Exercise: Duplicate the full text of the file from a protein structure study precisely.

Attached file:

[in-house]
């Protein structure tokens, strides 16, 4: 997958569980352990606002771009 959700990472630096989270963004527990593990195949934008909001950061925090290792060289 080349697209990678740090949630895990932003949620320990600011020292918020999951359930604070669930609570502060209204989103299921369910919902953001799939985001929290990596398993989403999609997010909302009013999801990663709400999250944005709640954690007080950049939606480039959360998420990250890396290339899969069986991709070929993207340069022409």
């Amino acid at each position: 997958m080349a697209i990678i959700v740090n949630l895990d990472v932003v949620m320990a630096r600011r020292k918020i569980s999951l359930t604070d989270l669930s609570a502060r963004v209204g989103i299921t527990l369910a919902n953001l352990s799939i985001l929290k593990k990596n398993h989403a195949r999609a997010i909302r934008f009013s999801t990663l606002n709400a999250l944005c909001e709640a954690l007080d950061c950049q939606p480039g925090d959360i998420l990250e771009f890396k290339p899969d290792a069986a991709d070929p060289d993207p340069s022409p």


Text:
[in-house]
């Protein structure tokens, strides 16, 4: 997958569980352990606002771009 959700990472630096989270963004527990593990195949934008909001950061925090290792060289 080349697209990678740090949630895990932003949620320990600011020292918020999951359930604070669930609570502060209204989103299921369910919902953001799939985001929290990596398993989403999609997010909302009013999801990663709400999250944005709640954690007080950049939606480039959360998420990250890396290339899969069986991709070929993207340069022409």
């Amino acid at each position: 997958m080349a697209i990678i959700v740090n949630l895990d990472v932003v949620m320990a630096r600011r020292k918020i569980s999951l359930t604070d989270l669930s609570a502060r963004v209204g989103i299921t527990l369910a919902n953001l352990s799939i985001l929290k593990k990596n398993h989403a195949r999609a997010i909302r934008f009013s999801t990663l606002n709400a999250l944005c909001e709640a954690l007080d950061c950049q939606p480039g925090d959360i998420l990250e771009f890396k290339p899969d290792a069986a991709d070929p060289d993207p340069s022409p």